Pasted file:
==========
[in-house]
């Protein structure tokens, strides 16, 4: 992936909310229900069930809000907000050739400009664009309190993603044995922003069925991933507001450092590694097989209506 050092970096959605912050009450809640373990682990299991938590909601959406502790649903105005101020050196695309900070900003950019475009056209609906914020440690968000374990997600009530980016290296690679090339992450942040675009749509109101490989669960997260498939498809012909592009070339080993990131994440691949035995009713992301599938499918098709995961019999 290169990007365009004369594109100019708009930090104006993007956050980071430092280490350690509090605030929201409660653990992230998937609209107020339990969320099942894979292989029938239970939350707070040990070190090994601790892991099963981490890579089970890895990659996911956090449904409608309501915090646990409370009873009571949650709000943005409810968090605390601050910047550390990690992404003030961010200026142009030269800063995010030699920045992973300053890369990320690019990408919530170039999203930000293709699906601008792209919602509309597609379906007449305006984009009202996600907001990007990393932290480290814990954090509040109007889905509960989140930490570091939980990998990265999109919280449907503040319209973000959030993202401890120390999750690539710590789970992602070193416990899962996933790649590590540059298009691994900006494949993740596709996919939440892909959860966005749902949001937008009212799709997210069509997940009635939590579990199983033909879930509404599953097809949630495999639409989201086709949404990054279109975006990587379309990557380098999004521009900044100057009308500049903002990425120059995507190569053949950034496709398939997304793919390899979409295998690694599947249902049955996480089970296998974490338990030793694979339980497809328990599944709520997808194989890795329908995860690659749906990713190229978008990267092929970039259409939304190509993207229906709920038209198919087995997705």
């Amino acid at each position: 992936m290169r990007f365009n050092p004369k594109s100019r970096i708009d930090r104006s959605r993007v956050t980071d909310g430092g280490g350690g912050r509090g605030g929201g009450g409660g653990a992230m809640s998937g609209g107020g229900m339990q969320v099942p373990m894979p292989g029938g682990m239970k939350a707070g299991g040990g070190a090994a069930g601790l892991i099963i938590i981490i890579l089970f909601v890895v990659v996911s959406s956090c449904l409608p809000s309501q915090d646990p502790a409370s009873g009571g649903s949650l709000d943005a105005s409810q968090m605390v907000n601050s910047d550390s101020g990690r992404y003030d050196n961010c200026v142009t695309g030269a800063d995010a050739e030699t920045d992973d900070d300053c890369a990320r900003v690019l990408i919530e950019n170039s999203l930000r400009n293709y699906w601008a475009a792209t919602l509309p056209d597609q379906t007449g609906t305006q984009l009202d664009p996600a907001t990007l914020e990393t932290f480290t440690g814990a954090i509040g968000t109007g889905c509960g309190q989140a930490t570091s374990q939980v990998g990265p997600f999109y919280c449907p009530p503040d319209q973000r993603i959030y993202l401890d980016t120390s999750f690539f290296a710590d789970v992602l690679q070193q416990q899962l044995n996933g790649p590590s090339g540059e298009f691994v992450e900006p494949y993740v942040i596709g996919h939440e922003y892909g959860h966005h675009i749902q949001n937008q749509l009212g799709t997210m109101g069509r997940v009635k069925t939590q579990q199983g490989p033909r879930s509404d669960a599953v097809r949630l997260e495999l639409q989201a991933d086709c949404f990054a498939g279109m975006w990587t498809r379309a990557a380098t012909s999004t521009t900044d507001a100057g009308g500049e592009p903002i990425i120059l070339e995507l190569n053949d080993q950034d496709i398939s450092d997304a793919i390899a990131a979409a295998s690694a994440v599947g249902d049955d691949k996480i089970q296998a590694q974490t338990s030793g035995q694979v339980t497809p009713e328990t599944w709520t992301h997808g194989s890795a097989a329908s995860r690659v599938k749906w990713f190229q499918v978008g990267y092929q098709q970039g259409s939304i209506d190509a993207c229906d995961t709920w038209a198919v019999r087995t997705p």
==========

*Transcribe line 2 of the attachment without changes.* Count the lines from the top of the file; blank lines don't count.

């Protein structure tokens, strides 16, 4: 992936909310229900069930809000907000050739400009664009309190993603044995922003069925991933507001450092590694097989209506 050092970096959605912050009450809640373990682990299991938590909601959406502790649903105005101020050196695309900070900003950019475009056209609906914020440690968000374990997600009530980016290296690679090339992450942040675009749509109101490989669960997260498939498809012909592009070339080993990131994440691949035995009713992301599938499918098709995961019999 290169990007365009004369594109100019708009930090104006993007956050980071430092280490350690509090605030929201409660653990992230998937609209107020339990969320099942894979292989029938239970939350707070040990070190090994601790892991099963981490890579089970890895990659996911956090449904409608309501915090646990409370009873009571949650709000943005409810968090605390601050910047550390990690992404003030961010200026142009030269800063995010030699920045992973300053890369990320690019990408919530170039999203930000293709699906601008792209919602509309597609379906007449305006984009009202996600907001990007990393932290480290814990954090509040109007889905509960989140930490570091939980990998990265999109919280449907503040319209973000959030993202401890120390999750690539710590789970992602070193416990899962996933790649590590540059298009691994900006494949993740596709996919939440892909959860966005749902949001937008009212799709997210069509997940009635939590579990199983033909879930509404599953097809949630495999639409989201086709949404990054279109975006990587379309990557380098999004521009900044100057009308500049903002990425120059995507190569053949950034496709398939997304793919390899979409295998690694599947249902049955996480089970296998974490338990030793694979339980497809328990599944709520997808194989890795329908995860690659749906990713190229978008990267092929970039259409939304190509993207229906709920038209198919087995997705």